For the millions of domestic workers across the United States, the upcoming midterm elections present an opportunity to mobilize around the issues that deeply connect them. Over the last five years, Care in Action, a nonpartisan group dedicated to fighting for dignity and fairness for these men and women has been working to ensure that their voices are not sidelined. Today, the group is heavily focused on making that happen through the election of Black women. Across seven states—Arizona, Georgia, Michigan, Nevada, North Carolina, South Carolina, and Virginia, the organization has helped to elect dozens of women of color and championed and won policies that center or directly impact women of color. From massive voter mobilization campaigns to endorsing women of color, Care In Action is advocating for representation on the 2022 midterm ballot.
“Although Black women haven’t always been encouraged to step into leadership—or given the support—we know that when Black women lead, we all win,” says Hillary Holley, Executive Director of Care in Action. “Dorothy Lee Bolden started the modern-day domestic workers' movement in Atlanta when she founded the National Domestic Workers Union of America in the 1960s. Her one stipulation: every member must register to vote. Bolden understood the power of Black women in politics—both at the polls and in office—and we’re continuing her organizing and political legacy.”
Holley tells EBONY that Care In Action is supporting Black women candidates because when Black women have seats at policymaking tables, “we uplift and advocate for policy that not only improves our lives but the lives of everyone around us.”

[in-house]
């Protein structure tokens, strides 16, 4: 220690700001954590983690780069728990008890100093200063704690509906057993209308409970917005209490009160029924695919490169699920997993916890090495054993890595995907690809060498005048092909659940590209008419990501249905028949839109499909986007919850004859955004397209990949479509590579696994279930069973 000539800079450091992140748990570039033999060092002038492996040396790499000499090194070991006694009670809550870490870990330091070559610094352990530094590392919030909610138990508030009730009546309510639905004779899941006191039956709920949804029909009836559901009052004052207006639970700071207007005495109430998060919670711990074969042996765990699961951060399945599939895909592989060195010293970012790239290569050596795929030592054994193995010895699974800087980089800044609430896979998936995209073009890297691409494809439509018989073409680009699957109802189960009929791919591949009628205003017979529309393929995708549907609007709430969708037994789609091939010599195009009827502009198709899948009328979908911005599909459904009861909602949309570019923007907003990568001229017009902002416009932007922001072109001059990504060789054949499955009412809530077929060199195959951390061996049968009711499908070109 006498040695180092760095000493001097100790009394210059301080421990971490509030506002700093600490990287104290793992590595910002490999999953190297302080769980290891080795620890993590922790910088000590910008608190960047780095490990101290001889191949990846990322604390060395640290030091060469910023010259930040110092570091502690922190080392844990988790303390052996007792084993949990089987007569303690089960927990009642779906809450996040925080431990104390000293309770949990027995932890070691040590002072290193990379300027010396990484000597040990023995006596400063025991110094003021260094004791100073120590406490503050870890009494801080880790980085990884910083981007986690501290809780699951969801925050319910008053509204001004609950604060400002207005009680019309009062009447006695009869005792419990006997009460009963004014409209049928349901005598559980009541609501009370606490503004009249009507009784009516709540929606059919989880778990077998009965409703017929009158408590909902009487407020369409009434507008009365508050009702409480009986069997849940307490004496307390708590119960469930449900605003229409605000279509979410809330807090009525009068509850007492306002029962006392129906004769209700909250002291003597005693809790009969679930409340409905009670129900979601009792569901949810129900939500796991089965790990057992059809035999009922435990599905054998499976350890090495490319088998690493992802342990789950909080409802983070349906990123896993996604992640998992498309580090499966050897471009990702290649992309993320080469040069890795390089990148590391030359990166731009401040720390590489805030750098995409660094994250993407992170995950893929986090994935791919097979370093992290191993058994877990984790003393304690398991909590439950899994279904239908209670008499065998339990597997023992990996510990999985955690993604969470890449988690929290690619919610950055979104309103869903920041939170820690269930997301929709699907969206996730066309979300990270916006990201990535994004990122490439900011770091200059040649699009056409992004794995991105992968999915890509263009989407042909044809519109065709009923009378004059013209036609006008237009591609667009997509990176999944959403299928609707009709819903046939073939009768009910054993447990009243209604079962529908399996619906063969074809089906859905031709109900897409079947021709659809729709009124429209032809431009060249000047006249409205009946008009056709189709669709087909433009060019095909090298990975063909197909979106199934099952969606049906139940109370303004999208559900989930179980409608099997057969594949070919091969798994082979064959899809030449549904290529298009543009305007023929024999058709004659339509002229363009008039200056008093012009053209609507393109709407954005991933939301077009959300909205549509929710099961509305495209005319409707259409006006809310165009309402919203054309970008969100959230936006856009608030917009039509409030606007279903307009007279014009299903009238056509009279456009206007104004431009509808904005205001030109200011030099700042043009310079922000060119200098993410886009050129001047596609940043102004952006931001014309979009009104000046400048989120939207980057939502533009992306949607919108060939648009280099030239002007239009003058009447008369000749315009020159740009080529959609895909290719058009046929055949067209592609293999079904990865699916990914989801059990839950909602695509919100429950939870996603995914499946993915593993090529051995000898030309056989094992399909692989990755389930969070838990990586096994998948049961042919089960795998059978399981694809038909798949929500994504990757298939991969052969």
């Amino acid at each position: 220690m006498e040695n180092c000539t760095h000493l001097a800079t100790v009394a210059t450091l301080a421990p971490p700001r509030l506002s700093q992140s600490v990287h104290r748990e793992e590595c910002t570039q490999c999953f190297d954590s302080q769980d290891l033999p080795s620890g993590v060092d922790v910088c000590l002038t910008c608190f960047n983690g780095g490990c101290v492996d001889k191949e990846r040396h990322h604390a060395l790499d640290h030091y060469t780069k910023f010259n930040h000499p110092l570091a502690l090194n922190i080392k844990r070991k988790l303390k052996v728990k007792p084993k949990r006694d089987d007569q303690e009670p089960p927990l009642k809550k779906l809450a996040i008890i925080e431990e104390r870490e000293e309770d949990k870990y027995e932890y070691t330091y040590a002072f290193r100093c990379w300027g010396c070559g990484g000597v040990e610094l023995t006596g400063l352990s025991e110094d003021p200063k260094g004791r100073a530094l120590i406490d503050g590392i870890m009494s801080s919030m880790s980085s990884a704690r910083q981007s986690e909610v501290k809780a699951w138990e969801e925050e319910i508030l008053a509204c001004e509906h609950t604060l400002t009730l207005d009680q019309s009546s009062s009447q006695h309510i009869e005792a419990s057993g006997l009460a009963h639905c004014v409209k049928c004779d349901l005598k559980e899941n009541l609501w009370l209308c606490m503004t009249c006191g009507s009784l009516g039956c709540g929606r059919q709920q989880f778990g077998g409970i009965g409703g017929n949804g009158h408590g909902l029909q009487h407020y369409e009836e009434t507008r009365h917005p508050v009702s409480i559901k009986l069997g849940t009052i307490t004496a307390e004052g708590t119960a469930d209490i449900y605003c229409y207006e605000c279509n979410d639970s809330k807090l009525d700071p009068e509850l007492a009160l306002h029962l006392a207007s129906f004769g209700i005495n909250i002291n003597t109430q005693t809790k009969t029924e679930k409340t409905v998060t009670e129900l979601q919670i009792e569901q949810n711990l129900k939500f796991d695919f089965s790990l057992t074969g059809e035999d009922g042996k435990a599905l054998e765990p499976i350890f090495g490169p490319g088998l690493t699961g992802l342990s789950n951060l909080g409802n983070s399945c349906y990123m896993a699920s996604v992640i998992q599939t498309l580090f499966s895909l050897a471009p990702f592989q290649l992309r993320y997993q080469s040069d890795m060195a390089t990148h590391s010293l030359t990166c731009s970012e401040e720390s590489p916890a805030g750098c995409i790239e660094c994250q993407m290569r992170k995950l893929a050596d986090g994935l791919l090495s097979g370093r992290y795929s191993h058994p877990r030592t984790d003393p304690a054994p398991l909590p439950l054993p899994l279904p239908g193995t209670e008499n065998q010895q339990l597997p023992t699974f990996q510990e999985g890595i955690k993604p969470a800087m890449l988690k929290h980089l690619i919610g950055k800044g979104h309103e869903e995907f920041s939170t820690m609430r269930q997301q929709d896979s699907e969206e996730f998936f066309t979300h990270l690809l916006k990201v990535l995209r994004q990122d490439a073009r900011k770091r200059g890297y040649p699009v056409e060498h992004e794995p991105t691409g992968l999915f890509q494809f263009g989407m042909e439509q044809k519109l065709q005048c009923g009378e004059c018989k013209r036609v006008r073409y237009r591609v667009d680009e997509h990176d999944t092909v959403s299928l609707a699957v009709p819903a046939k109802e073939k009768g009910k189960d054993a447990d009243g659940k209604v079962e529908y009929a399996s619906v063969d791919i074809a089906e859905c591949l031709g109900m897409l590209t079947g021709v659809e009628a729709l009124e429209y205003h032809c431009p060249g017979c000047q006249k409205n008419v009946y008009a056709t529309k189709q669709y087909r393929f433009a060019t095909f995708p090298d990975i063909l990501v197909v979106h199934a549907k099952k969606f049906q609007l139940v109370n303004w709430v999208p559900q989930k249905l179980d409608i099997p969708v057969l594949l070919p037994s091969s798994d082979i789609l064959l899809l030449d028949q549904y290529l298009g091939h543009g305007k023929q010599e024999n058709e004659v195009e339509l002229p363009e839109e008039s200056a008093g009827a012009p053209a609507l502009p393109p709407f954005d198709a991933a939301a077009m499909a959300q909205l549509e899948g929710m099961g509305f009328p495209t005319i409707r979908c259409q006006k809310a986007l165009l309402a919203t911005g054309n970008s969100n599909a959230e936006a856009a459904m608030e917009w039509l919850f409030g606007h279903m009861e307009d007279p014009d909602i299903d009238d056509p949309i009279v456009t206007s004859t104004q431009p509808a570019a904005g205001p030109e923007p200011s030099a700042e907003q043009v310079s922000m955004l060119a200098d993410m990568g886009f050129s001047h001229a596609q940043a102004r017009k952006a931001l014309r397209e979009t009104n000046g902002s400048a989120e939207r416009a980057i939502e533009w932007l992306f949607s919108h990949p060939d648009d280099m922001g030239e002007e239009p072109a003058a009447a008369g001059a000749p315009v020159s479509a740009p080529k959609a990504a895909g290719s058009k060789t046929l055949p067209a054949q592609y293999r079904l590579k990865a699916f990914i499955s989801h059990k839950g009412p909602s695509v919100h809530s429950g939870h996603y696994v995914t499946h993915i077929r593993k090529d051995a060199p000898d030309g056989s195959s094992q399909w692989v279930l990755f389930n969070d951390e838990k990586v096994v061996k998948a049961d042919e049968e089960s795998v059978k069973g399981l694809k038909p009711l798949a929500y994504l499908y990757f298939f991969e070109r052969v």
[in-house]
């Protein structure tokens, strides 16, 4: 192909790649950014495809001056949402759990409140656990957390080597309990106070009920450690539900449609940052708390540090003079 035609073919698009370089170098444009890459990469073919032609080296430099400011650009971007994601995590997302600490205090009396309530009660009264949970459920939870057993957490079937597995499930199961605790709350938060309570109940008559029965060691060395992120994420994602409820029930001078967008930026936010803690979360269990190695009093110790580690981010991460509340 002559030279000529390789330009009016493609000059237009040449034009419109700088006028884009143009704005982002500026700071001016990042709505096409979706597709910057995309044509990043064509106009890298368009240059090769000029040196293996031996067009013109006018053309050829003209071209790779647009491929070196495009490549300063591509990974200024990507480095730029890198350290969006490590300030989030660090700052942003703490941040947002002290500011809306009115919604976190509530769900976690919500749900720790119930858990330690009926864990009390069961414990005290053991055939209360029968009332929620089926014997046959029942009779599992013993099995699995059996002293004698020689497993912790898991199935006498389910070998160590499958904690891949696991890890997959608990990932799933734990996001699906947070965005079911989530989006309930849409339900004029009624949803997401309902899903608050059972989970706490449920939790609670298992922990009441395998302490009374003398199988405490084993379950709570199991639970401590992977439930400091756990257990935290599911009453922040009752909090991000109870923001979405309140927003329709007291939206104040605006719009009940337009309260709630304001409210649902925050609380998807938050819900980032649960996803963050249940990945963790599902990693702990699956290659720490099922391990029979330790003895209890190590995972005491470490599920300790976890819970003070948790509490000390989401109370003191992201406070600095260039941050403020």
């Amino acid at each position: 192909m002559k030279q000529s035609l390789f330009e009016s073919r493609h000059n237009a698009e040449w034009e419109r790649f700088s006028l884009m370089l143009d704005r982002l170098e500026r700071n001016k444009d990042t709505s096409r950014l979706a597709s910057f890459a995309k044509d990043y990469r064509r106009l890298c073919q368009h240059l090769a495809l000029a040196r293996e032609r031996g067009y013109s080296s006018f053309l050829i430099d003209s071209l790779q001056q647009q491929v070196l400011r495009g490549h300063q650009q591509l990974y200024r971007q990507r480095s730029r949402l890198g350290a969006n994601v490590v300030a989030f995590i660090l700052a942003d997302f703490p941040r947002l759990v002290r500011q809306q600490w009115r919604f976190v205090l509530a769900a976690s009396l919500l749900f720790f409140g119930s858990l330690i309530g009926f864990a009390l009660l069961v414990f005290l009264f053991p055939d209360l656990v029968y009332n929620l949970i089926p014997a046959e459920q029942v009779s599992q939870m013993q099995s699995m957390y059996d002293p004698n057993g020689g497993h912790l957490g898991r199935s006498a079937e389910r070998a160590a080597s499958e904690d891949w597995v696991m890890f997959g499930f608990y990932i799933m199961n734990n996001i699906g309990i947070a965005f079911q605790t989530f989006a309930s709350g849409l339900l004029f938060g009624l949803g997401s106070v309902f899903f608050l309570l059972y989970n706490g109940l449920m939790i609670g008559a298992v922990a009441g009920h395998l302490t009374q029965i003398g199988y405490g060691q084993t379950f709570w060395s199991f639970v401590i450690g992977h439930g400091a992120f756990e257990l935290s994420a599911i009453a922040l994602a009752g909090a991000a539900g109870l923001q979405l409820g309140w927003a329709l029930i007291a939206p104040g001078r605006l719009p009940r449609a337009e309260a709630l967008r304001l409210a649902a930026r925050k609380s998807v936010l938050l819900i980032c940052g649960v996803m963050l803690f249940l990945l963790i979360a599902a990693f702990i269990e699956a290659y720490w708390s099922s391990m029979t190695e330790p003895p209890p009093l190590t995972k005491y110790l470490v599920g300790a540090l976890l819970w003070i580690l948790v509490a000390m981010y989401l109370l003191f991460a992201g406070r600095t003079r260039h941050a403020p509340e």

In 2022, a historic number of Black women will be on the midterm ballot. The mighty voting bloc has taken its reputation as the backbone of the Democratic party and has parlayed it into seats in political office. And yet, even with the overwhelming strides we’ve made, Black women still remain underrepresented in policy. Holley says that underrepresentation extends to both government and policies that center our needs and interests.
“I’ve seen this firsthand in Georgia, when Black women—specifically Black women in rural Georgia —showed up to flip Georgia blue in 2020 and install a Democratic federal trifecta. And yet, policies that would directly impact our lives are met with tremendous obstacles or fail to address the unique challenges we face,” Holley asserts. “Black women still face immense disparities when it comes to pay equity, health equity, and so much more.”
By backing Black women candidates, Care In Action believes that equitable change will take place—particularly for the nannies, house cleaners and home care workers who take care of what’s most important: our children, homes, and loved ones. The overwhelming majority of domestic workers (91.5 percent according to Care In Action) are women of color and immigrants whose work in private residences introduces unique challenges to improving workplace conditions and organizing workers. “The history of this work is rooted in slavery when enslaved Black folks and especially Black women did domestic work for free,” Holley explains. “They were the people who cooked, cleaned and cared for slaveholders’ children.”